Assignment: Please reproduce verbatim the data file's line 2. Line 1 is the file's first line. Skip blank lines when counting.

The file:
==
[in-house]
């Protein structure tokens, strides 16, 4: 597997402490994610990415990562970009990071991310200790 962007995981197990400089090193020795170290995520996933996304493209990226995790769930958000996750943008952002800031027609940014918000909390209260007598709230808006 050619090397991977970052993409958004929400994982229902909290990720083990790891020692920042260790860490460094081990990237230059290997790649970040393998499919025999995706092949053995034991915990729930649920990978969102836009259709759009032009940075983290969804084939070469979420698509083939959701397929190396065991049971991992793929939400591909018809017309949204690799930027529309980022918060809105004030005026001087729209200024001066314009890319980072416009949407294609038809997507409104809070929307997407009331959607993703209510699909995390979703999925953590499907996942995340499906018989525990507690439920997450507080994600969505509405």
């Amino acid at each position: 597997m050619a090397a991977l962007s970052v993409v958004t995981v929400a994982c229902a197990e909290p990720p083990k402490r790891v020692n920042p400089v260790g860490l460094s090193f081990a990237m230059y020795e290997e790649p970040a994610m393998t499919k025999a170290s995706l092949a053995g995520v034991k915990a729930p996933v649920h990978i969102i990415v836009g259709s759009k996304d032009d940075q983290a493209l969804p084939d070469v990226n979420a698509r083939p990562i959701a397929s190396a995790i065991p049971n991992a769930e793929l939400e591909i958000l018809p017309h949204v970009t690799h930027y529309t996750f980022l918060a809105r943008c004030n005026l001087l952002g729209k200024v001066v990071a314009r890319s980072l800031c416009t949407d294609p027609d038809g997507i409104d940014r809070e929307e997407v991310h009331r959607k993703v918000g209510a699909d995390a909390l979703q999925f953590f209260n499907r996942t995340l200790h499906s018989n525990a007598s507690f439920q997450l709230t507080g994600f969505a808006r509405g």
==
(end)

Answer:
């Protein structure tokens, strides 16, 4: 597997402490994610990415990562970009990071991310200790 962007995981197990400089090193020795170290995520996933996304493209990226995790769930958000996750943008952002800031027609940014918000909390209260007598709230808006 050619090397991977970052993409958004929400994982229902909290990720083990790891020692920042260790860490460094081990990237230059290997790649970040393998499919025999995706092949053995034991915990729930649920990978969102836009259709759009032009940075983290969804084939070469979420698509083939959701397929190396065991049971991992793929939400591909018809017309949204690799930027529309980022918060809105004030005026001087729209200024001066314009890319980072416009949407294609038809997507409104809070929307997407009331959607993703209510699909995390979703999925953590499907996942995340499906018989525990507690439920997450507080994600969505509405």